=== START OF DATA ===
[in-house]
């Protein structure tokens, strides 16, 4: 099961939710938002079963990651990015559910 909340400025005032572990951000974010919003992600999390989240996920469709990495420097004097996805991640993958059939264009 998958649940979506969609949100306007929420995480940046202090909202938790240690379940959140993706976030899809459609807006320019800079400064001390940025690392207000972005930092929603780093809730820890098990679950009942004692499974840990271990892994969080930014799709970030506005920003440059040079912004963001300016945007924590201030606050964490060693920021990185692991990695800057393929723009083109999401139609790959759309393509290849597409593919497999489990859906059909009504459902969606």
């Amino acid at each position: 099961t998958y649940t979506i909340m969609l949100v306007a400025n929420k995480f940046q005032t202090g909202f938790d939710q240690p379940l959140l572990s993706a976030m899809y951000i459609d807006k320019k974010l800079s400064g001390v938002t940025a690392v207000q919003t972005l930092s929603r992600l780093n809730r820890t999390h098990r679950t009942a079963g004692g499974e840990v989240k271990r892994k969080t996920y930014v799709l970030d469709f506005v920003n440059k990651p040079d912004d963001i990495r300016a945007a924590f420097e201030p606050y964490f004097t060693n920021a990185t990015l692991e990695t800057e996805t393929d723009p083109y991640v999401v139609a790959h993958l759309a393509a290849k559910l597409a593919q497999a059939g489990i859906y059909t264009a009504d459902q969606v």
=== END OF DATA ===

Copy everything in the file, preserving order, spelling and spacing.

[in-house]
């Protein structure tokens, strides 16, 4: 099961939710938002079963990651990015559910 909340400025005032572990951000974010919003992600999390989240996920469709990495420097004097996805991640993958059939264009 998958649940979506969609949100306007929420995480940046202090909202938790240690379940959140993706976030899809459609807006320019800079400064001390940025690392207000972005930092929603780093809730820890098990679950009942004692499974840990271990892994969080930014799709970030506005920003440059040079912004963001300016945007924590201030606050964490060693920021990185692991990695800057393929723009083109999401139609790959759309393509290849597409593919497999489990859906059909009504459902969606």
């Amino acid at each position: 099961t998958y649940t979506i909340m969609l949100v306007a400025n929420k995480f940046q005032t202090g909202f938790d939710q240690p379940l959140l572990s993706a976030m899809y951000i459609d807006k320019k974010l800079s400064g001390v938002t940025a690392v207000q919003t972005l930092s929603r992600l780093n809730r820890t999390h098990r679950t009942a079963g004692g499974e840990v989240k271990r892994k969080t996920y930014v799709l970030d469709f506005v920003n440059k990651p040079d912004d963001i990495r300016a945007a924590f420097e201030p606050y964490f004097t060693n920021a990185t990015l692991e990695t800057e996805t393929d723009p083109y991640v999401v139609a790959h993958l759309a393509a290849k559910l597409a593919q497999a059939g489990i859906y059909t264009a009504d459902q969606v």